Photo by Jared Rice on Unsplash
  • I don’t know about you, but food is pretty important to me, so having delicious, nutritious options for meals and breaks really made me feel the love.

And all this without even mentioning the conference sessions and workshops themselves. So allow me to mention them now.

  • The Keynotes. C’mon! I defy anyone with a heart to say they weren’t deeply impacted by what they heard, felt, and experienced at the three incredible keynotes. Themes of compassion and empathy for our students and ourselves were brilliantly interwoven, opening us up to new possibilities.
  • So many great sessions to choose from including: OER and open pedagogies, caring for privacy, cultivating trust and emotional safety, global citizenship, students as partners, supporting student wellness, universal design for learning, liberating structures, teaching resilience to undergrads, digital/flexible hybrid learning, community engagement, visual toolkit for self-care, beyond the walled garden (LMS), building capacity for diversity and inclusion, and the list goes on…

Okay. Amazing care and attention for us as individuals, coupled with an incredible slate of sessions that touched our hearts and minds. What more is there to say? I think this tweet from SFU’s Teaching and Learning Centre encapsulates it all.

Thank you to the #FoL18 organizing committee and the many volunteers who tirelessly worked to pull off #thebestconferenceever. The gauntlet has been thrown down.

 

 

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Podcast! Encourage your students’ voice

 

Lisa Smith and Steven Bishop facilitated a workshop at Douglas College that opened up discussions about listening and encouraging student voice, examined Lisa’s process of developing a podcasting assignment in her Gender and Youth Cultures class, and provided some basic audio recording information. The workshop included:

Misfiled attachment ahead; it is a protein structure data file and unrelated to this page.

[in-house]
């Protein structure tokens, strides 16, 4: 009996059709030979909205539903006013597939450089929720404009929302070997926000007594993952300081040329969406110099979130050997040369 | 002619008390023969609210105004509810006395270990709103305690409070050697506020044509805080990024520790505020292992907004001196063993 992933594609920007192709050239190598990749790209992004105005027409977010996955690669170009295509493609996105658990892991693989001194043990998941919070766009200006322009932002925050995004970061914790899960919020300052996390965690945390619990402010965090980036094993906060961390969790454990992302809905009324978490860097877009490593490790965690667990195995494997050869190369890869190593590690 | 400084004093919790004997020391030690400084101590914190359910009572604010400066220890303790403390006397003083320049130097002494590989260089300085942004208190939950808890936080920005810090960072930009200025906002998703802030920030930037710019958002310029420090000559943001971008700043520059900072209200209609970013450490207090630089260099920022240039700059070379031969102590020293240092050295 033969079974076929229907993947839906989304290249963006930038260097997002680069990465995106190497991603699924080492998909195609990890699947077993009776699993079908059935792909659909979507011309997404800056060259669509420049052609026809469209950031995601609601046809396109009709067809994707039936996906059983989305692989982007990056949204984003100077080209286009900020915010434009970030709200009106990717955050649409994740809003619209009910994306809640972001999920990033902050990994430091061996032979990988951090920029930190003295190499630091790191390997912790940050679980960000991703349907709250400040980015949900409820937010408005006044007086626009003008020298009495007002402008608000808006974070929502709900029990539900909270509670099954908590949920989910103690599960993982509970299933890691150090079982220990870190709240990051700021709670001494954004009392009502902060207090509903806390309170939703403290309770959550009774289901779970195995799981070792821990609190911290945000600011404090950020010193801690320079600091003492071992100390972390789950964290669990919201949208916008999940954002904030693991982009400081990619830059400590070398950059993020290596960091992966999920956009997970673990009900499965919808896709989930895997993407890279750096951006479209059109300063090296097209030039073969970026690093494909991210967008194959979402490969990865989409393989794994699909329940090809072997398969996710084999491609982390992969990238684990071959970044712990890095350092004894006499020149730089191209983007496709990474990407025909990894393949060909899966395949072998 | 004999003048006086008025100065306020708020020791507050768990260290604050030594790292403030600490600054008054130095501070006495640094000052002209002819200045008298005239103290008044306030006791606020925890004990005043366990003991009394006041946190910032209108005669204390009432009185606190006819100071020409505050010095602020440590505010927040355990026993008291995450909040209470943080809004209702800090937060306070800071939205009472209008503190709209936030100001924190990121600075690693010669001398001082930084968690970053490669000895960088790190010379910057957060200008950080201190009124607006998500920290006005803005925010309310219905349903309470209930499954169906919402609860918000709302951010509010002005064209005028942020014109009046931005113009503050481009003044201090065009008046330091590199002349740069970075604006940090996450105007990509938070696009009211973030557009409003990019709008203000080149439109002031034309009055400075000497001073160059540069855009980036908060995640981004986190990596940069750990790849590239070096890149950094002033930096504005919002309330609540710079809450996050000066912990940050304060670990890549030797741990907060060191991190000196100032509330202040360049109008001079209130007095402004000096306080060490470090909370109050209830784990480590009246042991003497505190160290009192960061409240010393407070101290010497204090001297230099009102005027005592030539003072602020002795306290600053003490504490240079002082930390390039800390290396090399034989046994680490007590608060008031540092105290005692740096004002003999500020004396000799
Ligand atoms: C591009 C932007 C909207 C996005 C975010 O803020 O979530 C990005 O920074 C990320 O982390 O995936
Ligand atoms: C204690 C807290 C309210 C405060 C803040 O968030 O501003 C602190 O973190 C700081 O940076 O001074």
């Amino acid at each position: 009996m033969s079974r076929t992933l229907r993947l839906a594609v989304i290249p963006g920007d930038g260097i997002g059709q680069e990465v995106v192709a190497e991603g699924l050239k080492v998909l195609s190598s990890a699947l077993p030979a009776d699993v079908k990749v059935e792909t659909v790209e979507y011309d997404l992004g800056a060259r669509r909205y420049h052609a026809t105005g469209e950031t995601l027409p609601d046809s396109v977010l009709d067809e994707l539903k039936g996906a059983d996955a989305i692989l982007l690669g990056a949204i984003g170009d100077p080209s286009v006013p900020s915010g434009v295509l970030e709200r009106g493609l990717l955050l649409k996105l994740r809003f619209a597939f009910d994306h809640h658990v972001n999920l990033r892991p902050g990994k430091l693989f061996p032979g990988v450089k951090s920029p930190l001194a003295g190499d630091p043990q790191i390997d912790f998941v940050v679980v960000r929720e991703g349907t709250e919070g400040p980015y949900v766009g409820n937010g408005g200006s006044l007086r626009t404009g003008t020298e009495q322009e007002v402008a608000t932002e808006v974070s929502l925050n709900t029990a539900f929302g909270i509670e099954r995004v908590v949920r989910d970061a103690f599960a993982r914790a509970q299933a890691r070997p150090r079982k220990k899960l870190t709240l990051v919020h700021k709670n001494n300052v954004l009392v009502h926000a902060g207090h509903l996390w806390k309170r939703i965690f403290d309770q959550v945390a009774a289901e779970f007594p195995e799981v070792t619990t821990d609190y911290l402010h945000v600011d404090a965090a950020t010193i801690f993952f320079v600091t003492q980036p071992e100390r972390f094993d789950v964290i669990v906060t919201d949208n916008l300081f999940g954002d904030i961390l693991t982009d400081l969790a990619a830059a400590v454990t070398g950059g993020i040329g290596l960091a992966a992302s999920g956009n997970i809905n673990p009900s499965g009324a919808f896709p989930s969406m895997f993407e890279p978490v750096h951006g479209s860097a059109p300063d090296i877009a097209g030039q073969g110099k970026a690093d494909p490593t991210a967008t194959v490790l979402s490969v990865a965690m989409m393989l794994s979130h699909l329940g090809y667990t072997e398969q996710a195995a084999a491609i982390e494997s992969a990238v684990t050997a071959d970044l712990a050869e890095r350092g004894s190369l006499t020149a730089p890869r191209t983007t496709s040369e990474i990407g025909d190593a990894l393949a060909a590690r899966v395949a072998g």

• Listening as practice (activity)
  • A case study of the development, implementation, and showcasing of a classroom podcast assignment
  • Examples of student and expert podcasts
  • Skills inventory (activity)
  • Technical overview of audio recording, editing, and producing
  • Live recording demo with Audacity software and Yeti microphone
  • Full group discussion of how to bring this approach into the class

Link to the PODcast! Presentation

Link to Podcast Workshop Resources (Google Document)

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Have you seen the LIGHT(board)?

There are two ways of spreading light: to be the candle or the mirror that reflects it. ~Edith Wharton.

Douglas College acquired a new piece of edtech a year ago called the Lightboard. But just what is this lightboard thingy?

Basically, it’s a piece of illuminated glass, on which instructors can write their lessons/lecture notes–just as they would a whiteboard or blackboard in a traditional classroom. The real magic comes into play when the video camera reverses the image, allowing the instructor’s writing to read properly from left to right.

The benefits of this technology are clear:

  • ​Instructors face their audience (students) directly through the glass. [No longer is there a need to turn your back to the students to write on the board.]
  • Students, in turn, see exactly what the instructor is emphasizing.
  • Lightboard sessions are recorded; therefore, the instructor leaves with an MP4 file that can be uploaded to their Blackboard course space or shown to the class by playing it from the instructor computer.
  • Instructors do not need to learn new technology or develop new skills. The Lightboard is fully supported by the ATS team.
  • Using this technology is particularly gratifying to convey difficult concepts, sensitive topics, etc. The recording can be played and replayed as many times as necessary for students to master the content.
Check out this video showcasing two Douglas College instructors and a student discussing the benefits of the Lightboard. And, if you’re interested in finding out more, please contact us.
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Express Yourself! Consider new, creative ways of engaging your students

ATS is currently running a new series of workshops in time for the summer term called “Express Yourself!” These workshops will provide you with an overview to the specific teaching method by faculty experts, plenty of Q&A, and some hands-on play time. Our goal is that you start seeding the possibilities for your own teaching, contemplating how these ideas will engage and motivate your students.

Here’s what’s on offer:

  1. Presenting with purpose: This workshop will focus on heightening physical and vocal engagement in order to clarify your sound, meaning, and message. We will work from material provided by the group. Bring your own speeches, classroom presentations, or video scripts. We will also provide practice text. Bring your curiosity and come prepared to explore your expressive presence. Facilitator: Thrasso Petras, Theatre dept. April 30, 9:30am-12:30pm, N3260
  2. Going visual: You will be guided through a series of fun drawing exercises designed to amplify your visual literacy. No previous drawing experience is required, only a willingness to make to make your marks! Facilitator: Jason Toal, SFU Teaching & Learning Centre. May 2, 9:30-11:00am, S0620